So that's the word on our not-so-little man. Oh, and he also cut two eye teeth this week. Life is never dull with Gavin in the house!

Mar 25, 2009


My body is conspiring against me.

In spite of the miracle that is a baby girl inside me (I can't quite bring myself to blame the madness on her), my organs and ligaments and fluids are waging wars against each other that leave me feel lousy around the clock. I have turned into a whiny hypochondriac, wondering if every ailment is a sign of preterm labor or some other serious complication. There are too many discomforts for me to deal with in a rational manner, and while I could recite them all for you here, I'm feeling pretty guilty about letting such garbage cloud my vision of the greater good.

Today, however, I received a little validation from the OB I have grown to detest (medical provider dissatisfaction is an entirely separate issue). Turns out I have "probable cholecystitis," or issues with my gallbladder. The short-term fix is a fat-free diet. Um, hello. Is that really possible for someone of my personality and gestational state? I'll have a gallbladder scan in the next day or two that will determine a longer-term course of treatment. I hope ice cream can be part of my life again sometime in the future. And I really don't want to have surgery, now or ever. Despite my symptoms, this better be a false alarm.

I also have probable preeclampsia. Lovely. My blood pressure jumped today and apparently my kidneys excreted protein today. I get to provide a 24-hour specimen for the lab to officially diagnose this condition. If I do have it, the only fix is childbirth. As ready as I am to be done, Baby Girl would be a lot better off if she got to grow inside for several more weeks. An interim "band-aid" for the problem: bedrest. Is bedrest really possible for someone of my personality and family make-up? We'll cross that bridge if we can't avoid it, I guess. Let's hope that this potential diagnosis is also a false alarm. It sounded near the end of my pregnancy with Gavin, all for nothing.

I also have a UTI. This is probably too much information for my more sensitive readers, but I thought the news was the perfect icing on the cake today. A malfunctioning organ, a systemic disorder, and an infection. Sounds yummy to me.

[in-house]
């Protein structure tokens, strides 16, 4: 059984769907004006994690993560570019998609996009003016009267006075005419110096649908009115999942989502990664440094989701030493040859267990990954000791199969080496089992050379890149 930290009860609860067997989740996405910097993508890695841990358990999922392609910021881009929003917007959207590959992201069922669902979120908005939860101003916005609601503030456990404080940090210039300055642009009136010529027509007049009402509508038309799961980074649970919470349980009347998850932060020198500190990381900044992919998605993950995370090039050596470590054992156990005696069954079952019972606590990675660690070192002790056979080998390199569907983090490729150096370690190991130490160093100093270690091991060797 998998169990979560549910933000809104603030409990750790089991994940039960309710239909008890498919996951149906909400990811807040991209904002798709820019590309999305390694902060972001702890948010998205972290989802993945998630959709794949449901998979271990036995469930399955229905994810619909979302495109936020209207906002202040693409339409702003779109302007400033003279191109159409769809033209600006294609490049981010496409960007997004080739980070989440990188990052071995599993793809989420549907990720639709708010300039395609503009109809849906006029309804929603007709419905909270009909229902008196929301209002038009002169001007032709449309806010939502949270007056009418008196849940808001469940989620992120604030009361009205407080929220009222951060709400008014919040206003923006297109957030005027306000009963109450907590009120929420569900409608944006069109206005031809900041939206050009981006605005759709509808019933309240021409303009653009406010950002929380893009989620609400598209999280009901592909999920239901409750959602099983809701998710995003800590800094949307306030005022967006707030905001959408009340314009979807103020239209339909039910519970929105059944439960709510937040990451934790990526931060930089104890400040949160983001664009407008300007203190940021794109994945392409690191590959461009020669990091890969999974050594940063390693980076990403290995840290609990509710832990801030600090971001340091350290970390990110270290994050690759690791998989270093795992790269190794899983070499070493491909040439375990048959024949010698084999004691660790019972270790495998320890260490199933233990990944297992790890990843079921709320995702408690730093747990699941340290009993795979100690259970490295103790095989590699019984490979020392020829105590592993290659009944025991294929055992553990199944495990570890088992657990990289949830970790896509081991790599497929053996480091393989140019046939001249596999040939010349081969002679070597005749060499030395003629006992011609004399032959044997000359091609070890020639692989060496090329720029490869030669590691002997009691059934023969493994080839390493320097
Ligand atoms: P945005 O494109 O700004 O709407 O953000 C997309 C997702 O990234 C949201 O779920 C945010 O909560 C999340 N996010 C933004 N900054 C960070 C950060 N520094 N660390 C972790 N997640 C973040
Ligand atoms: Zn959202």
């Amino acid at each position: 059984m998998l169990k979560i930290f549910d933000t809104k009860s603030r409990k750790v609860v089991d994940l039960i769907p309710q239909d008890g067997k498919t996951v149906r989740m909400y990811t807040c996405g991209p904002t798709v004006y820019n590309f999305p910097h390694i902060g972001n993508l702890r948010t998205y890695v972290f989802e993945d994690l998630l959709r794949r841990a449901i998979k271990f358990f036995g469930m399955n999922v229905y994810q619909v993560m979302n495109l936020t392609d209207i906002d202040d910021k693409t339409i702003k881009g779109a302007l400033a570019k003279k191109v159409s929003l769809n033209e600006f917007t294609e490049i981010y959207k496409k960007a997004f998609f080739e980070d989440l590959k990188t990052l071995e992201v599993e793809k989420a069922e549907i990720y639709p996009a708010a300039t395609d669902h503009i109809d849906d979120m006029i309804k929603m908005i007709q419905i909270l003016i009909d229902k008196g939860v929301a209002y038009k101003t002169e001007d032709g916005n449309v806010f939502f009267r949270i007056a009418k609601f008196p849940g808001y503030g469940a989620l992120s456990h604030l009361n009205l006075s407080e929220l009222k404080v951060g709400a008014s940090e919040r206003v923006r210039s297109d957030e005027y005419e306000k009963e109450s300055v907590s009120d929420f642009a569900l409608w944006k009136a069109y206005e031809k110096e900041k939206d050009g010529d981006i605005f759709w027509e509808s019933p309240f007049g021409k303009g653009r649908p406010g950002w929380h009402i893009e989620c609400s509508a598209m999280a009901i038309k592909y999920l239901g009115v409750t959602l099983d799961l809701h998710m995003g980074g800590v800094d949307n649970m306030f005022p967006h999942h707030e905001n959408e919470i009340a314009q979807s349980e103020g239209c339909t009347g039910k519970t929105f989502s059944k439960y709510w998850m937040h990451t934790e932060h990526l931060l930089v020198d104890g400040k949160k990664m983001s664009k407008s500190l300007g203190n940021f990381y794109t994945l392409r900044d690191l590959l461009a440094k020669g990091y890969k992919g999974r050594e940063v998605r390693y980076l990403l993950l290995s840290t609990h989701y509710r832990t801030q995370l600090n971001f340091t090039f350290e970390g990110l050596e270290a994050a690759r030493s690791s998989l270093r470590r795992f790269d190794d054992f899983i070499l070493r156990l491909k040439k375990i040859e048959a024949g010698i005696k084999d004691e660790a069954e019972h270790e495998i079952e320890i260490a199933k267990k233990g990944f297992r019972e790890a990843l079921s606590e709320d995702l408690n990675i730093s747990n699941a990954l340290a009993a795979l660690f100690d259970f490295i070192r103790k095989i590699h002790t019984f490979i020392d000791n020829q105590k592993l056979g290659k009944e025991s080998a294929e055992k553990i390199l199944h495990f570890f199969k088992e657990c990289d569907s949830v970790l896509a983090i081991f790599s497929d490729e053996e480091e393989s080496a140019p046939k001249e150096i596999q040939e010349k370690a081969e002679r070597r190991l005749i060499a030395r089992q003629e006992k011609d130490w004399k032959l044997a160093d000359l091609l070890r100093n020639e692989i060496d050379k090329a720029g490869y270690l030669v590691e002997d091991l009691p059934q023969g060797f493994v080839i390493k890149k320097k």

On the up side, Baby Girl has a strong heart beat and is measuring normally. She is very wiggly, which never ceases to amaze and delight me, even when I'm as ornery as I am today.

And sitting in my kitchen is a brand-new dishwasher. It's not what I wanted for my birthday (which isn't for a month), but I know I'm going to love it anyway. Broken dishwashers don't clean the dishes, and neither does this pregnant mommy.

Mar 24, 2009

Top Ten Memories: Spring Break with the Dixons

For the last week we have enjoyed the company of my brother's wife and his three children. It's a rare treat to host family at all, let alone cousins! We are so glad Rachel braved the plane ride and week-long adventure with Devlin (age 5), Eve (3), and Iris (6 months). We made some amazing memories together. Here are the top ten.

10. General Merriment.
The kids found all sorts of things to do with each other during their stay. When they weren't out in the yard -- digging in the sand pit, playing on the swings, shooting hoops, riding bikes, or just running around -- they were playing board games, reading books, coloring, playing Wii Sports, or pretending in some fashion or another. Devlin's imagination was usually the force behind play time. We found that was mostly wonderful, but sometimes his imagination and Zach's mischievousness made for an interesting combination. One day in the sand pit the boys constructed a lovely "fire pit" for roasting marshmallows. This was a fun idea for a pretend camping trip, but Rachel was lucky enough to intercept the boys as they came inside in search of real matches!

9. Family Home Evening.